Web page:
So he started collecting bodies. The very first one — a 73-year-old man who’d died of heart disease — was left to decay at an abandoned farm that had been donated to the university, just outside the town of Knoxville. Eventually, Bass and his students fenced in a 1.3-acre patch of woods on the property and began studying multiple bodies at once.
Some ratbags just deserve a good tasering.
A Christchurch man who drove through the city’s eastern suburbs allegedly damaging seven vehicles in a number of separate crashes has been subdued with a taser and arrested.
Police were first alerted to a trail of destruction at about 6:30 this evening with reports of a green holden ute causing a crash on Dyers Road and Maces Road in Linwood.
Subsequent reports from the public indicated the same ute had caused several more car accidents as it travelled toward the seaside suburb of Sumner.
The first happened on Main Road and Cliff Street, in Moncks Bay, followed by another on Wakefield Avenue near Wiggens Street in Sumner.
The reports also suggested the driver drove at people who tried to stop him. Read more »
The Police claim speed cameras are for road safety purposes, but it appears that they simply aren’t working as intended and are in fact mobile taxing machines.
Police have released details on the country’s five most lucrative speed cameras, but not everyone agrees they’re being used properly.
The Ngauranga Gorge north of Wellington is a costly bit of road for many motorists.
It’s where more drivers than anywhere else in the country are snapped by a speed camera – in the last year, more than 23,000 drivers were caught out.
The single camera raised almost $1.7 million for the Government’s consolidated fund.
Motoring journalist Dave Moore says speed cameras are a valuable tool, but in spots like the Ngauranga Gorge they seem to be more geared for revenue gathering.
“While the money gathering quote is often denied here it’s hard to see anything beyond that, because often a camera that isn’t making revenue is moved somewhere else,” says Mr Moore.
Greg O’Connor is going all in as he pushes for Police to carry guns.
First up he had to create fear and used a couple of idiot journalists to milk that one with their stitch up, now he has doubled down on his bet and claimed cops are facing AK-47s, imitation Uzis, and pump action shotguns.
The Police Association president has revealed claims that Upper Hutt gunman Pera Smiler opened fire and hit a police car – narrowly missing an officer – before police shot and killed him.
Police have previously said their officers were fired on before they shot Smiler, but have always declined to give details while the incident remains under investigation by police and the Independent Police Conduct Authority.
Association president Greg O’Connor made the latest claim while releasing figures on the number of guns being seized around the country.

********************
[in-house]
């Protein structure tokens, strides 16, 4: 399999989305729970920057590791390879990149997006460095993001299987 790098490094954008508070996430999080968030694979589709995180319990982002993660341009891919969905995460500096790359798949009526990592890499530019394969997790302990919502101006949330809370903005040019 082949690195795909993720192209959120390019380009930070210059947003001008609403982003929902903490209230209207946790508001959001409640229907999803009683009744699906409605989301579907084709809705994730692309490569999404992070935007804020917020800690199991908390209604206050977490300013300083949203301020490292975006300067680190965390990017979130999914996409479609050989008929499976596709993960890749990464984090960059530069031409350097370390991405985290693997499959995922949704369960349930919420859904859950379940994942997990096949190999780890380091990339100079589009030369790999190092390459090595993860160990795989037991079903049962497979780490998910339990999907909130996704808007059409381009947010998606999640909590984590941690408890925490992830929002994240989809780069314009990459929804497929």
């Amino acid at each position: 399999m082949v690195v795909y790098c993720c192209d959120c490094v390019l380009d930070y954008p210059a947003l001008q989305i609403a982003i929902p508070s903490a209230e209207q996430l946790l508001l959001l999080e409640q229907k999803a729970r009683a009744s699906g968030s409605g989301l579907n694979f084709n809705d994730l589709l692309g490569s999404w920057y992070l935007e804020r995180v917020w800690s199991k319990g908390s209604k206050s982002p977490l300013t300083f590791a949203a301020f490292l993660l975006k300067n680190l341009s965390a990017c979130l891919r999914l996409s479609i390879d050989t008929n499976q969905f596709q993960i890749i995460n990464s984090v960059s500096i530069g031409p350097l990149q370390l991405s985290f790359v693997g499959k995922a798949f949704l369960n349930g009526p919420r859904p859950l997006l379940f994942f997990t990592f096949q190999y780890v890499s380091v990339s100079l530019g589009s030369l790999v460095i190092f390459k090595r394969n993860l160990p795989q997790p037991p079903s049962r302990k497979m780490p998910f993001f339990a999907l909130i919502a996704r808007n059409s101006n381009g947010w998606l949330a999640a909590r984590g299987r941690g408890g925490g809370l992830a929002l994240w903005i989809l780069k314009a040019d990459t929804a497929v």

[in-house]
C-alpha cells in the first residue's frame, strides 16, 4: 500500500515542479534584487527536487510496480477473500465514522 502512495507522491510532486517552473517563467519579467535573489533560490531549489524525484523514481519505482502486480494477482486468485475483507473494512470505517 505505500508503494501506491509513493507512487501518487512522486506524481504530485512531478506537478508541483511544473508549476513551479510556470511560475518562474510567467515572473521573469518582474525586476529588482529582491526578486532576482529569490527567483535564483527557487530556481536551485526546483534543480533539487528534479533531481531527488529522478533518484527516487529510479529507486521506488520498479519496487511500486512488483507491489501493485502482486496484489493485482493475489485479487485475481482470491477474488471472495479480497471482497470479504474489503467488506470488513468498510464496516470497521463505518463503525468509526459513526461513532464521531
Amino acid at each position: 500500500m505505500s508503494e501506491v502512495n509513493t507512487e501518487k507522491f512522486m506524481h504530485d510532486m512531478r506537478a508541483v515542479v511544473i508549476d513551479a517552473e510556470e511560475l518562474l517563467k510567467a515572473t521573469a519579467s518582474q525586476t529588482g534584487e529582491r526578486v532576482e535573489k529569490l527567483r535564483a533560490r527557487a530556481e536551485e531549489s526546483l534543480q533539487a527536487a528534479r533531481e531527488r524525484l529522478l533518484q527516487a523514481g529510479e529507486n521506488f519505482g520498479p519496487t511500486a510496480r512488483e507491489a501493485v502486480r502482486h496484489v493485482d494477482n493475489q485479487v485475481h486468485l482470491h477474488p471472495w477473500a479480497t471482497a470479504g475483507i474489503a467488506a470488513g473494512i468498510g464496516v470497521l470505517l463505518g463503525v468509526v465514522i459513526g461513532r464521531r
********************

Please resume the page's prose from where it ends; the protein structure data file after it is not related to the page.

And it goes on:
The association has recently abandoned its controversial call to arm all police, instead refocusing its efforts into getting a political inquiry into how criminals are getting their hands on bigger, more powerful guns.
Police and ACC figures show a drop in gun crime and injuries.
However, in the wake of two shootings in the past two days, in Hawke’s Bay and Lower Hutt, O’Connor said pump-action shotguns, imitation Uzis, and AK47s, were just some of the firearms police had seized in recent months.
The holiday weekend road toll has ended at five – two more than last year.
It’s the highest Labour Weekend road toll since 2012, with three people dying on the roads yesterday alone.
Police have described the toll as “disappointing”. …
“We are disappointed with this, we’re disappointed every time we lose somebody on our roads of course,” national road policing manager Superintendent Steve Greally said on Radio New Zealand this morning. Read more »
Public good? Public service? My arse. This was all for ratings. So how did that work out then?
The controversy surrounding current affairs show Story’s most high-profile investigation yet has failed to help pull up the ratings.
Reporter Heather du Plessis-Allan bought a .22 rifle over the internet for an item on the TV3 show, which aired on Wednesday night.
In a statement released before the show, Auckland City police announced they had opened a criminal investigation “following information that a firearm was purchased illegally online”.
But the drama does not appear to have enticed viewers, with Wednesday night’s episode receiving lower than average ratings.
According to figures from TV website throng.co.nz, 164,490 viewers tuned in to watch du Plessis-Allan purchase the rifle.
This was up slightly on the previous night’s episode, which saw a live audience of 132,060.
But according to a Stuff analysis of throng.co.nz data, it was below the average of 189,897 viewers per episode achieved during August and September. Read more »